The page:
Utica architect Bob Heins has been working to bring Artspace to his city for the last three years. The nonprofit developer has built 50 of these income-based lofts in cities across the country, including three in New York state.
Each has studio space for its tenants, ranging from painters to musicians to writers and communal space for local arts groups to rent. Heins says the project could become the beating heart of an arts district in downtown Utica.
"When you get a group of artists together there’s a kinetic energy that inspires them to higher and better work, to a way of life that really becomes community," Heins said.
Michelle Truett with the Utica Artspace project says a recent survey indicates a lot of interest in it from local artists in the region, many of whom currently hold jobs outside of their profession.
"Through the numbers, you can tell that the artists have a day job," Truett said. "They’re waitressing, they’re working in healthcare, they’re doing whatever and doing the art on the side. So this affordable live-work space allows them to have a small rent and could be the difference between them struggling and working two jobs and being able to dive in and have a full time career as an artist."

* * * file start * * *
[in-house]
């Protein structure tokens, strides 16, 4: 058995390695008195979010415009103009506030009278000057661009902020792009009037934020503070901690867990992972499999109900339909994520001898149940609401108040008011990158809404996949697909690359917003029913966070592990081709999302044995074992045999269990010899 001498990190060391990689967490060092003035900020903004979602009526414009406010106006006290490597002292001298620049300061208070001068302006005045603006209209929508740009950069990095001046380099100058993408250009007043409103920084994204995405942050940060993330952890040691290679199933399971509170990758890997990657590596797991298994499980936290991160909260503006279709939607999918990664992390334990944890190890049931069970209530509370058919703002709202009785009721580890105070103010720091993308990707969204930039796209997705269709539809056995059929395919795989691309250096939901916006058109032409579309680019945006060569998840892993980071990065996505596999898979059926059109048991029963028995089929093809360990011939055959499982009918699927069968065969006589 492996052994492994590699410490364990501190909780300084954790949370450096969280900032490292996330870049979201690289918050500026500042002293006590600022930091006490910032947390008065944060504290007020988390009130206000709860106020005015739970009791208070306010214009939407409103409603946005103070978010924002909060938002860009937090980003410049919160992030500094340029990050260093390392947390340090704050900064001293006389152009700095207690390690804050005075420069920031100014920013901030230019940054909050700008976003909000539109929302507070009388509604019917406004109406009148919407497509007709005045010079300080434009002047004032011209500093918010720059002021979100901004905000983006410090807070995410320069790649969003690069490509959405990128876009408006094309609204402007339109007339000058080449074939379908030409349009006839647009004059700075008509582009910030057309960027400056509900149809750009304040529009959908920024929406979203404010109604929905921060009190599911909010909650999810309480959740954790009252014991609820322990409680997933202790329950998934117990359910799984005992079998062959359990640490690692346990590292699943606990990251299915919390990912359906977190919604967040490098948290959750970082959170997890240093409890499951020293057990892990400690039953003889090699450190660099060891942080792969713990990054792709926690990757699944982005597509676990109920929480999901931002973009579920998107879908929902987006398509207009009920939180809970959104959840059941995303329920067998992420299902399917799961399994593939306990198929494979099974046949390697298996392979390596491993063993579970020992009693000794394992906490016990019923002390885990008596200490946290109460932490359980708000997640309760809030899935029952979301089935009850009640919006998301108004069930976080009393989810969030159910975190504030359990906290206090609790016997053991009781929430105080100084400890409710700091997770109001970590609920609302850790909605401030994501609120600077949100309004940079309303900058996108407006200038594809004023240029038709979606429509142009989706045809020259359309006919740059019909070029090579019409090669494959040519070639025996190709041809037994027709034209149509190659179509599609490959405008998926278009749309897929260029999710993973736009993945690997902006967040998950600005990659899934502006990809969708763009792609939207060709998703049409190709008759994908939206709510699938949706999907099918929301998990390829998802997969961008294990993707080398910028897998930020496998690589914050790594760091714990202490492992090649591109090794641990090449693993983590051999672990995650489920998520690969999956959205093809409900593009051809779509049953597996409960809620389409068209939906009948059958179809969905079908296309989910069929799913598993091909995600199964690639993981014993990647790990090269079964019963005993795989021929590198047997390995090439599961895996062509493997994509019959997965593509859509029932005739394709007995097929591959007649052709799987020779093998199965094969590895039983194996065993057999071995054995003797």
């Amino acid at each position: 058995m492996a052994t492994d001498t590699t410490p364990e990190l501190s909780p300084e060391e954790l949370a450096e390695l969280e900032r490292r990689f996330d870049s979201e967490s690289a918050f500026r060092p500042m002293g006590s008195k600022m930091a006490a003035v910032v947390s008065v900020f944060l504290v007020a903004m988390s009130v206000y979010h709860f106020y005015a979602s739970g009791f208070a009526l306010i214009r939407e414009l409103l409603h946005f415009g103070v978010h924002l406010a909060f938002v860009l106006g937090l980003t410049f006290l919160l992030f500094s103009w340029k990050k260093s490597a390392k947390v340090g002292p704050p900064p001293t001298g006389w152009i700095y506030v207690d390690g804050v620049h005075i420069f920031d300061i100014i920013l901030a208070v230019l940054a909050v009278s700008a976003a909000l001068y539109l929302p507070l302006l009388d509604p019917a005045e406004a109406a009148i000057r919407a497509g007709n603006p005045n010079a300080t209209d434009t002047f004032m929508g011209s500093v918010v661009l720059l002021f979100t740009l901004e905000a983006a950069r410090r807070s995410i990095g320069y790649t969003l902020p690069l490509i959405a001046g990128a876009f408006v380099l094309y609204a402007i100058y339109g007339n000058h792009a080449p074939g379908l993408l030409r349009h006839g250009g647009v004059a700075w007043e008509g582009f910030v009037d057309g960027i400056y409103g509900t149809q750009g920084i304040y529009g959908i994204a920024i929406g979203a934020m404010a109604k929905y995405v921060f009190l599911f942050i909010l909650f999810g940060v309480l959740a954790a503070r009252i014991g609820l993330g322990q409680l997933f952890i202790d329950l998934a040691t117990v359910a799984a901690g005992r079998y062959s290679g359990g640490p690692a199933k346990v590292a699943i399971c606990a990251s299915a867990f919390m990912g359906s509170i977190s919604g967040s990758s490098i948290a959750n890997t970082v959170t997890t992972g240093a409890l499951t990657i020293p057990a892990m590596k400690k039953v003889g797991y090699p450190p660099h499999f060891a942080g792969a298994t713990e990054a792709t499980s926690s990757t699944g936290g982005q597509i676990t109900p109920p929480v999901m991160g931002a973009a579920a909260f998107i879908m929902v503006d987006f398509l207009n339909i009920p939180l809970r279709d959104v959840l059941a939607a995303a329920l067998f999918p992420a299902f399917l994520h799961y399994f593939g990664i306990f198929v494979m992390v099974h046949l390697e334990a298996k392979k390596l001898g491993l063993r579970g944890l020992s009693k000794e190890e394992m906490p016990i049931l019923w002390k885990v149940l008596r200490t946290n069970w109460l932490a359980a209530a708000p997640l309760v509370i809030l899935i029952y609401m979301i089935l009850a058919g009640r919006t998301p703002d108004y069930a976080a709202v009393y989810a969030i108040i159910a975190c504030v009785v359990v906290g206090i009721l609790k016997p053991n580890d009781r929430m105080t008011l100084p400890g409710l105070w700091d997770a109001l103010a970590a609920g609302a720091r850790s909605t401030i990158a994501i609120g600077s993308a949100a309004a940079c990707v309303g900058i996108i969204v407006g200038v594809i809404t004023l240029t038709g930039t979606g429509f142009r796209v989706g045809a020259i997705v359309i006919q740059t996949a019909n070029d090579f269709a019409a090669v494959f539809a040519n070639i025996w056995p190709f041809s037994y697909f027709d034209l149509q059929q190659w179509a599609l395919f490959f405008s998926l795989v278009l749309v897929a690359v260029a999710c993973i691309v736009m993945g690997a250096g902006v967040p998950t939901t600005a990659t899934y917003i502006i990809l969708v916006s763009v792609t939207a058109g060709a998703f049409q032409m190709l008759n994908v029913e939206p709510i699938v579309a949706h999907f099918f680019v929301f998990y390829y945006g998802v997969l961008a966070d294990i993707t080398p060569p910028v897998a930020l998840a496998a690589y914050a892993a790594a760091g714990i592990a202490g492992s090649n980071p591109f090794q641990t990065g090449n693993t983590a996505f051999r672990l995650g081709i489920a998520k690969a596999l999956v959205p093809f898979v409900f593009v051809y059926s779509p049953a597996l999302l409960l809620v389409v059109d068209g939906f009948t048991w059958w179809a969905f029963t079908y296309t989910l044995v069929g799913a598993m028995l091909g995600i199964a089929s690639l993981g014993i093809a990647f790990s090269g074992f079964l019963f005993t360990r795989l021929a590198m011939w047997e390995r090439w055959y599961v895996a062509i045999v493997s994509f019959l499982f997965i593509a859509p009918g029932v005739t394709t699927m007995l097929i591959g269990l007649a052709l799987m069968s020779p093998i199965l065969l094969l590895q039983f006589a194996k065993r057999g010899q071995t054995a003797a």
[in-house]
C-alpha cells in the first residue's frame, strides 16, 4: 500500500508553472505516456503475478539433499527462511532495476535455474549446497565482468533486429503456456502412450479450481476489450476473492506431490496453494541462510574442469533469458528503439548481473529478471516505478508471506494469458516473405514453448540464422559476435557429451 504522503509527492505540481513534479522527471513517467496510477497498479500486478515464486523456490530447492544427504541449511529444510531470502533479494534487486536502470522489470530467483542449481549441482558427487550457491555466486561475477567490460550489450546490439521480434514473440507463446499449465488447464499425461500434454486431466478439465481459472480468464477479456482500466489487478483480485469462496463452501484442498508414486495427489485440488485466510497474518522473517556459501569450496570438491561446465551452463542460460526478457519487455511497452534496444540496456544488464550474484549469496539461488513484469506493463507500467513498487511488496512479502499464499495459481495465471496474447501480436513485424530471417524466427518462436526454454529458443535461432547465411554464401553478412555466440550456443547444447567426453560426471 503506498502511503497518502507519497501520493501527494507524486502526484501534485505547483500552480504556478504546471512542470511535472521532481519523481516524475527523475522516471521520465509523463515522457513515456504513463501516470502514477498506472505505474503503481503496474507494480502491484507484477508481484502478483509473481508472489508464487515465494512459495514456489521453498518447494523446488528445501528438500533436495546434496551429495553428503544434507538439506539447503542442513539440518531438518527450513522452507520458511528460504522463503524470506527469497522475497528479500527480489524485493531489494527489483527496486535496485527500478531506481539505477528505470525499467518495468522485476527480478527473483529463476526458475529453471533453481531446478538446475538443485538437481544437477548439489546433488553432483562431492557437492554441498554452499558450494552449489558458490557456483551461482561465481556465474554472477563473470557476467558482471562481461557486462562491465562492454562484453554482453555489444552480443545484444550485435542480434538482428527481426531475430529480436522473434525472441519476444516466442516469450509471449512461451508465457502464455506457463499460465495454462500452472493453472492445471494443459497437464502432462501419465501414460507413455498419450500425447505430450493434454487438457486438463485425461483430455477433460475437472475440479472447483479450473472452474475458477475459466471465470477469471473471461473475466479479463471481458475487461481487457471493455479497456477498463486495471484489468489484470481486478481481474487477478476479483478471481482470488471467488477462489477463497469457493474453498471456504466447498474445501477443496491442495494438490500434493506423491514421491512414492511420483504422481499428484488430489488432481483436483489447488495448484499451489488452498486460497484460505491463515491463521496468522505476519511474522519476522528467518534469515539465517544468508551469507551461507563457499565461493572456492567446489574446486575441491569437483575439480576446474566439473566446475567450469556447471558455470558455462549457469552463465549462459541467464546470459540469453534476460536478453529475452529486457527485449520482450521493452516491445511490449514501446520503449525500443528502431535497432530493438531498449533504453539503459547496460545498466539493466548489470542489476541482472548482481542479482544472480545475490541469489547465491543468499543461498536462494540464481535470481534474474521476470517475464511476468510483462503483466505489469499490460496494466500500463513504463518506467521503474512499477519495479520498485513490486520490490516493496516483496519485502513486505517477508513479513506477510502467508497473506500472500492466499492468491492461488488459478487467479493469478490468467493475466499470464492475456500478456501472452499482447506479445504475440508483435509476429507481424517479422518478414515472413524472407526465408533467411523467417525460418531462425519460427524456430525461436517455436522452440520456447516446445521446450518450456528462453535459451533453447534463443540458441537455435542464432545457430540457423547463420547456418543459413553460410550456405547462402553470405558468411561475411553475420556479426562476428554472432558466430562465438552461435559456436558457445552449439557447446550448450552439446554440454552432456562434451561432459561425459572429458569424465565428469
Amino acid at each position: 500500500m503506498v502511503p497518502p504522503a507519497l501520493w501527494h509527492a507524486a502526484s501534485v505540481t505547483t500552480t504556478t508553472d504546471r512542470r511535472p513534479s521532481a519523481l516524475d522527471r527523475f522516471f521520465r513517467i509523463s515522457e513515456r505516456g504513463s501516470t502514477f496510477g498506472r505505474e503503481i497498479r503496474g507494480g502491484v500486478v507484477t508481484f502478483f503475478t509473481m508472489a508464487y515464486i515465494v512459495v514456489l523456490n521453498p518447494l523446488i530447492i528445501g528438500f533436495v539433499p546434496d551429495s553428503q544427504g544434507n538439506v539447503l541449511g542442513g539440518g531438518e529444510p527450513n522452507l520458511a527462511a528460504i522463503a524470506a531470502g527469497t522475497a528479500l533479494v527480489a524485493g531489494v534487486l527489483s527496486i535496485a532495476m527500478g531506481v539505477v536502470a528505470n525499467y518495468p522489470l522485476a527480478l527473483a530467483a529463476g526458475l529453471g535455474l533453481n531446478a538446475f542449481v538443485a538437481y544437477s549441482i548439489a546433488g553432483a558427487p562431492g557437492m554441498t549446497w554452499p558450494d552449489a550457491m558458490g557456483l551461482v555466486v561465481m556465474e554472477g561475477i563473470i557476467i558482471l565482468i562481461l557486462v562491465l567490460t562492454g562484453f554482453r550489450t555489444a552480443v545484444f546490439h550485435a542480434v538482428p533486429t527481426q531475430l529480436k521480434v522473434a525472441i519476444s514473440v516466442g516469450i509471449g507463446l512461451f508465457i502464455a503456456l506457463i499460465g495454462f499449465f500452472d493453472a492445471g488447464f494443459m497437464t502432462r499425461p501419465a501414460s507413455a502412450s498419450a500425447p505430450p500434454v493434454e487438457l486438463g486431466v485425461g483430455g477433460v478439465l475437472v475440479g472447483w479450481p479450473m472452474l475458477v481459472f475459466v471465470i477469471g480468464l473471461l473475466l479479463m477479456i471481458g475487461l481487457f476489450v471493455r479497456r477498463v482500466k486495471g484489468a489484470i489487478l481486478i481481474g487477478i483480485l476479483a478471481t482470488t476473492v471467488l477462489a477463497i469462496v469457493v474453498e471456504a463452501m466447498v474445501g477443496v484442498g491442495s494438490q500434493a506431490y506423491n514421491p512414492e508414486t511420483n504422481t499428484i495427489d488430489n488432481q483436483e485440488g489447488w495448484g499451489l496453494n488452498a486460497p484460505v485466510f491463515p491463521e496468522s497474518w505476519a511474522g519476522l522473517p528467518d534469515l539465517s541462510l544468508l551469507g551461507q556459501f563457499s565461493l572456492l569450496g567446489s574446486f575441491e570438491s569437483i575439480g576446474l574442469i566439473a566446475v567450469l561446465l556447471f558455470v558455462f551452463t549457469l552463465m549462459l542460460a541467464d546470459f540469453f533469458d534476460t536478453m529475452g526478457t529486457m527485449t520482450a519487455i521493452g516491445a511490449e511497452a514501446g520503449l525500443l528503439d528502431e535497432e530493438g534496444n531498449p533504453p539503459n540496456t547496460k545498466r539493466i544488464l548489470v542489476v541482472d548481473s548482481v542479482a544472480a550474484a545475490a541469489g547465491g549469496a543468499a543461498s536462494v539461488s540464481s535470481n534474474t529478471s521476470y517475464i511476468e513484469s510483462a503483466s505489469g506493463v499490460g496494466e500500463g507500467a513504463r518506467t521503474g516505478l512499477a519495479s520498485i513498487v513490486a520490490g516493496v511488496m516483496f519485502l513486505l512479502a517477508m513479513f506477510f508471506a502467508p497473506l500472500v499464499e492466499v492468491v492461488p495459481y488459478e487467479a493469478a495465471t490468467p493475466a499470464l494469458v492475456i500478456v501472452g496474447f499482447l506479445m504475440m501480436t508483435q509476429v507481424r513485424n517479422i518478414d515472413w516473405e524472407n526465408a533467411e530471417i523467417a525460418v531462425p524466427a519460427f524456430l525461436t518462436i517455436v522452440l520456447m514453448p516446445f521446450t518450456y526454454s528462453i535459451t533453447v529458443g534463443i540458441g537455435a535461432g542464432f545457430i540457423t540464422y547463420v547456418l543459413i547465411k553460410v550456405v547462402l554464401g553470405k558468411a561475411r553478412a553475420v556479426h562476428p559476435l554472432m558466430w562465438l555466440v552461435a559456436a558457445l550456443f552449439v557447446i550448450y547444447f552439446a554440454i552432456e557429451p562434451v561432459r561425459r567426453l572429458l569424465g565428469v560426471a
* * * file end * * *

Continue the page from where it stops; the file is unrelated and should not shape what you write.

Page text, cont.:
Artspace funds their buildings largely with federal tax credit programs. Wendy Holmes, the company's senior vice president of consulting and strategic partnerships, says Utica is a good candidate for the next Artspace development.
"Utica has a special tenacity and passion about making their community a really great place to live and I think that the arts are a piece of what will make and are making Utica a great place," Holmes said.
Holmes says the city could also benefit from the relationship as well.
"In a community like Utica where they are pulling themselves up by the bootstraps and reinventing themselves, and trying to remain vital in new economy where industry is no longer dominating the landscape there, the creative sector often becomes even more important as a way to distinguish themselves as a community, encourage tourism, encourage young people to stay and become a more vibrant place to live and work," Holmes said.
The Utica project is currently in the predevelopment stage. Those involved say if they are able to raise enough money, it could open by 2021.